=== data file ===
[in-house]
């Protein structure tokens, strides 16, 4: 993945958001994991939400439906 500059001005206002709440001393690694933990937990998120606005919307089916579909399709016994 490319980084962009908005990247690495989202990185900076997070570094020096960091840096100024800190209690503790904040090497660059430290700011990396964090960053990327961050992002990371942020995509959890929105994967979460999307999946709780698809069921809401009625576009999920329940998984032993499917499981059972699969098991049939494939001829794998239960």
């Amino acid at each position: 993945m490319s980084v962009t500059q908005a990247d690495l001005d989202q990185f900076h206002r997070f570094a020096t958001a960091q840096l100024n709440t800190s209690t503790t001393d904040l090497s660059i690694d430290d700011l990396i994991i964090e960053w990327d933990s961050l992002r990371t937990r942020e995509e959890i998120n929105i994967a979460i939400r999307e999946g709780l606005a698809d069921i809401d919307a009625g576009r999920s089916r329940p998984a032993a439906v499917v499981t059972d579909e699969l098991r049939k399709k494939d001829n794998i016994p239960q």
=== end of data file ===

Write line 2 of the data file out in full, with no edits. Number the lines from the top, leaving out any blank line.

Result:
């Protein structure tokens, strides 16, 4: 993945958001994991939400439906 500059001005206002709440001393690694933990937990998120606005919307089916579909399709016994 490319980084962009908005990247690495989202990185900076997070570094020096960091840096100024800190209690503790904040090497660059430290700011990396964090960053990327961050992002990371942020995509959890929105994967979460999307999946709780698809069921809401009625576009999920329940998984032993499917499981059972699969098991049939494939001829794998239960």